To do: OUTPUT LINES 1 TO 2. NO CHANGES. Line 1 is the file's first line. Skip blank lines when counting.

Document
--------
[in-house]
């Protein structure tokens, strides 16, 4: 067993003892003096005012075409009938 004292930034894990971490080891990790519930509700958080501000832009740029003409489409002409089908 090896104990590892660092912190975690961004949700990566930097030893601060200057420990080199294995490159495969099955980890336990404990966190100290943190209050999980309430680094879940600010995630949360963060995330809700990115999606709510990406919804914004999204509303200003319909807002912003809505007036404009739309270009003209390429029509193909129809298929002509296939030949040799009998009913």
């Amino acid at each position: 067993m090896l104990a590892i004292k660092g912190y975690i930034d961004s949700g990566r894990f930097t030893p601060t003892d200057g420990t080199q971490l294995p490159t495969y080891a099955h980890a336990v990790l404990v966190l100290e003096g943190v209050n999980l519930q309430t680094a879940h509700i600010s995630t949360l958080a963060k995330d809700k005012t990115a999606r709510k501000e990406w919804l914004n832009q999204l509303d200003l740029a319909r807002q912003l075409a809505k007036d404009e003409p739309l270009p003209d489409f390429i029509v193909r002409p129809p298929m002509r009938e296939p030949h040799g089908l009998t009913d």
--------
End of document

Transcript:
[in-house]
């Protein structure tokens, strides 16, 4: 067993003892003096005012075409009938 004292930034894990971490080891990790519930509700958080501000832009740029003409489409002409089908 090896104990590892660092912190975690961004949700990566930097030893601060200057420990080199294995490159495969099955980890336990404990966190100290943190209050999980309430680094879940600010995630949360963060995330809700990115999606709510990406919804914004999204509303200003319909807002912003809505007036404009739309270009003209390429029509193909129809298929002509296939030949040799009998009913």